Flat Vs Hierarchical information storage

Really interesting blog post by Tom Evslin (creator of Microsoft Exchange Server) on how information systems have evolved in a comparatively short period of time from being Hierarchical to Flat:

The WorldWideWeb is where Moore’s Law met Metcalfe’s Law. Information management – the way we find out what we want to know – went from hierarchical to flat in just a few years as a result. We now assume – usually correctly – that we can find any particular piece of data from a railroad schedule in Estonia to a quote by an Argentine novelist on the Web within minutes of wanting it….

…we all assumed that most people would approach information through the categories they assigned the information to….To put it mildly, we were all wrong!

People don’t think hierarchically – at least most people don’t. We think in terms of associations….

When we were working on our first ELN projects (in the Mid-90’s) categorization and hierarchy was on everyone’s mind. Before a scientist created an experiment we had them fill out all sorts of metadata about it, and we’d have day long meetings as part of the implementation where the records management, library services, IT, and the user representatives would thrash out what they needed to have for each project. We’d be trying to keep the amount of metadata down to a few elements (at some point the users just put anything into the field because they’ve had enough of filling in silly boxes) but there was still a huge amount of pressure. Then, once we’d figured out all the metadata, we’d get into yet more meetings about how the information should be presented. An awful lot of pain for everyone involved….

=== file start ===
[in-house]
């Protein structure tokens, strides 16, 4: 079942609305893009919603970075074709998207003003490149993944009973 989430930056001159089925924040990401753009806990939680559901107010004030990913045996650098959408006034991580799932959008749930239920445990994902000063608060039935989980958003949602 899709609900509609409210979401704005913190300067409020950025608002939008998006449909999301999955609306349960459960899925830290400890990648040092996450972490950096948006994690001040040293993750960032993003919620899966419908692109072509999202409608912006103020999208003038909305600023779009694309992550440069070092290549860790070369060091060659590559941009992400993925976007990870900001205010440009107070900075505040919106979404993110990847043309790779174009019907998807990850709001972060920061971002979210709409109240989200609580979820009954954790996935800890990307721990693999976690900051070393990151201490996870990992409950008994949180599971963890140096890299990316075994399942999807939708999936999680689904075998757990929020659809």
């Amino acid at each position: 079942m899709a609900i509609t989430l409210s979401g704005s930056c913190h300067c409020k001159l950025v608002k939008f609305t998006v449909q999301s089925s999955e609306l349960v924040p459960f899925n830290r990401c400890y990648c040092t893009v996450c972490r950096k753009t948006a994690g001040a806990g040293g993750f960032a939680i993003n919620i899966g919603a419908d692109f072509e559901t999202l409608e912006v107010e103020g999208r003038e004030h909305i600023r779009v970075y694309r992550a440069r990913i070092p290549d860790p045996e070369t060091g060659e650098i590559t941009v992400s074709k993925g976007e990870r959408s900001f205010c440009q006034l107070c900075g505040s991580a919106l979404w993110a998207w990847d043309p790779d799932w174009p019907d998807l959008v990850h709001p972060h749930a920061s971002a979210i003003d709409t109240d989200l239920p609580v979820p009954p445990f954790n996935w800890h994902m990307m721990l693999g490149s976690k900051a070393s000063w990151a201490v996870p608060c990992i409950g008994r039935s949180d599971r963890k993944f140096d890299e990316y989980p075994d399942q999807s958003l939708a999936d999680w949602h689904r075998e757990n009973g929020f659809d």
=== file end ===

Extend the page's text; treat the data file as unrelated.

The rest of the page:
Fast forward to today. Our ELN can still capture and track metadata, and show the content of the system in different ways (e.g. you can drill down by project). But it is much less of “thing”. I guess it must come up only 50% of the time, and when it does they only really want a few items – generally, what they need to implement a records management process and maybe make the list of documents pretty. Sure, we’ve improved the product so the whole metadata issue is less hassle – we can now extract most of the metadata transparently rather than bugging the user, and we’ve got a more open framework to manage it. But even so, metadata is less on people’s minds.

I’m not saying metadata isn’t important, because it is. But is isn’t as big a thing as it was. Partly that’s because we’ve got better tools (primarily more CPU/Memory/DIsk), partly because we’re comfortable using Google and know that full text search really does work even on large bodies of content, but also because people realize that acquiring metadata isn’t cost-free. So the tradeoffs have changed – and most importantly, we’re all members of the Google generation.

The great thing is that ELNs are becoming much more lightweight. Less disruptive to the existing processes (but still delivering huge amounts of benefit), and cheaper/quicker to install too (because we’re not spending 2 days in meetings to figure out how to configure the thing).

Thanks Google 🙂

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